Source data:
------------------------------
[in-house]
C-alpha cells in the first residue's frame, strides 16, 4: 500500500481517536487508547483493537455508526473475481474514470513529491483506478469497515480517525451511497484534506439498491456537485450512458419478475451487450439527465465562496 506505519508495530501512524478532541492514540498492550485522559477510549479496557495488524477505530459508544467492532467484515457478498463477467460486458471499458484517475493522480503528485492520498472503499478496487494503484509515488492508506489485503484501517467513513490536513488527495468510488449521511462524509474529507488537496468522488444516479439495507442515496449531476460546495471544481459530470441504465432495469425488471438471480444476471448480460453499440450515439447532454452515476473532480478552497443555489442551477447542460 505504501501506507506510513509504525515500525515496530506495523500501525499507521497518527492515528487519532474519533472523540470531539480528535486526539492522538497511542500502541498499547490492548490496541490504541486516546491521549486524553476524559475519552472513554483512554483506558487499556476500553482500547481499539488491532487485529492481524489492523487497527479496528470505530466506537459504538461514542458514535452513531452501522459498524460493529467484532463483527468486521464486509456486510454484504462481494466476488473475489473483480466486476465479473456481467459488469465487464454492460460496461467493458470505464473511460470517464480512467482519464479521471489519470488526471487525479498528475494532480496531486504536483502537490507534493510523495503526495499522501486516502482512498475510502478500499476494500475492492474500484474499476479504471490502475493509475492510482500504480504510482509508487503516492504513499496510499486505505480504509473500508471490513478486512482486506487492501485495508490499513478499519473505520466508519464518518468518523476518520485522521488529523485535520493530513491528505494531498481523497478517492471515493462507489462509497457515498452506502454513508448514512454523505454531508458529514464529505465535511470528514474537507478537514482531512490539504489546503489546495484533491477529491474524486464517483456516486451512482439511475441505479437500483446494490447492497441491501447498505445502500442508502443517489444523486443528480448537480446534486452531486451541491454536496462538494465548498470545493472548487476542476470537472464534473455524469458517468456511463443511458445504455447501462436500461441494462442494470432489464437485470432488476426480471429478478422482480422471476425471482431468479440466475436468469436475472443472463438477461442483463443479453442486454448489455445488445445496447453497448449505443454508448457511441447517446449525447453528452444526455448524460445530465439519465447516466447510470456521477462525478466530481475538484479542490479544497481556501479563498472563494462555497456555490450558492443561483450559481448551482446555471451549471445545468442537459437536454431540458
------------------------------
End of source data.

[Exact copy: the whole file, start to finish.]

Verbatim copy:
[in-house]
C-alpha cells in the first residue's frame, strides 16, 4: 500500500481517536487508547483493537455508526473475481474514470513529491483506478469497515480517525451511497484534506439498491456537485450512458419478475451487450439527465465562496 506505519508495530501512524478532541492514540498492550485522559477510549479496557495488524477505530459508544467492532467484515457478498463477467460486458471499458484517475493522480503528485492520498472503499478496487494503484509515488492508506489485503484501517467513513490536513488527495468510488449521511462524509474529507488537496468522488444516479439495507442515496449531476460546495471544481459530470441504465432495469425488471438471480444476471448480460453499440450515439447532454452515476473532480478552497443555489442551477447542460 505504501501506507506510513509504525515500525515496530506495523500501525499507521497518527492515528487519532474519533472523540470531539480528535486526539492522538497511542500502541498499547490492548490496541490504541486516546491521549486524553476524559475519552472513554483512554483506558487499556476500553482500547481499539488491532487485529492481524489492523487497527479496528470505530466506537459504538461514542458514535452513531452501522459498524460493529467484532463483527468486521464486509456486510454484504462481494466476488473475489473483480466486476465479473456481467459488469465487464454492460460496461467493458470505464473511460470517464480512467482519464479521471489519470488526471487525479498528475494532480496531486504536483502537490507534493510523495503526495499522501486516502482512498475510502478500499476494500475492492474500484474499476479504471490502475493509475492510482500504480504510482509508487503516492504513499496510499486505505480504509473500508471490513478486512482486506487492501485495508490499513478499519473505520466508519464518518468518523476518520485522521488529523485535520493530513491528505494531498481523497478517492471515493462507489462509497457515498452506502454513508448514512454523505454531508458529514464529505465535511470528514474537507478537514482531512490539504489546503489546495484533491477529491474524486464517483456516486451512482439511475441505479437500483446494490447492497441491501447498505445502500442508502443517489444523486443528480448537480446534486452531486451541491454536496462538494465548498470545493472548487476542476470537472464534473455524469458517468456511463443511458445504455447501462436500461441494462442494470432489464437485470432488476426480471429478478422482480422471476425471482431468479440466475436468469436475472443472463438477461442483463443479453442486454448489455445488445445496447453497448449505443454508448457511441447517446449525447453528452444526455448524460445530465439519465447516466447510470456521477462525478466530481475538484479542490479544497481556501479563498472563494462555497456555490450558492443561483450559481448551482446555471451549471445545468442537459437536454431540458